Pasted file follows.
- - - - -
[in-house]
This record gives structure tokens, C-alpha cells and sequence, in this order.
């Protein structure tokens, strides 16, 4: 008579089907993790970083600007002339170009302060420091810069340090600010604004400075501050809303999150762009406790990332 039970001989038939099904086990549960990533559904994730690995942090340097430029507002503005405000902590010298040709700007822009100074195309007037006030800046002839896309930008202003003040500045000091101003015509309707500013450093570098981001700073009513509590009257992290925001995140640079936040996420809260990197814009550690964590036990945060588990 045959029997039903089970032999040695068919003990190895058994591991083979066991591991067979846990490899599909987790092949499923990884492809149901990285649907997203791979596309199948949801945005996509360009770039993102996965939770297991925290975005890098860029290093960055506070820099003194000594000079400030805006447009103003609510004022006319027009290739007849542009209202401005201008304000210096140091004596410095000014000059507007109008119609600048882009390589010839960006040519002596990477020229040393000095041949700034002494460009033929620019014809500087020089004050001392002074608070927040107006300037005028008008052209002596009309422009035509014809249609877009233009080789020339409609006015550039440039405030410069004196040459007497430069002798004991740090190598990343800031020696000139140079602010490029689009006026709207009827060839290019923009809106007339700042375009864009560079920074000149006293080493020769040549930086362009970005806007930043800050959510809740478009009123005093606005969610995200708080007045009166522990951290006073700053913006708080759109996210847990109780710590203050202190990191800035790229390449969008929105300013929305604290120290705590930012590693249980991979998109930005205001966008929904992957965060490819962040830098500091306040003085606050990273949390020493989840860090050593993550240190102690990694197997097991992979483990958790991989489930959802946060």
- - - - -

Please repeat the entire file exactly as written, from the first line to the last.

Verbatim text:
[in-house]
This record gives structure tokens, C-alpha cells and sequence, in this order.
């Protein structure tokens, strides 16, 4: 008579089907993790970083600007002339170009302060420091810069340090600010604004400075501050809303999150762009406790990332 039970001989038939099904086990549960990533559904994730690995942090340097430029507002503005405000902590010298040709700007822009100074195309007037006030800046002839896309930008202003003040500045000091101003015509309707500013450093570098981001700073009513509590009257992290925001995140640079936040996420809260990197814009550690964590036990945060588990 045959029997039903089970032999040695068919003990190895058994591991083979066991591991067979846990490899599909987790092949499923990884492809149901990285649907997203791979596309199948949801945005996509360009770039993102996965939770297991925290975005890098860029290093960055506070820099003194000594000079400030805006447009103003609510004022006319027009290739007849542009209202401005201008304000210096140091004596410095000014000059507007109008119609600048882009390589010839960006040519002596990477020229040393000095041949700034002494460009033929620019014809500087020089004050001392002074608070927040107006300037005028008008052209002596009309422009035509014809249609877009233009080789020339409609006015550039440039405030410069004196040459007497430069002798004991740090190598990343800031020696000139140079602010490029689009006026709207009827060839290019923009809106007339700042375009864009560079920074000149006293080493020769040549930086362009970005806007930043800050959510809740478009009123005093606005969610995200708080007045009166522990951290006073700053913006708080759109996210847990109780710590203050202190990191800035790229390449969008929105300013929305604290120290705590930012590693249980991979998109930005205001966008929904992957965060490819962040830098500091306040003085606050990273949390020493989840860090050593993550240190102690990694197997097991992979483990958790991989489930959802946060």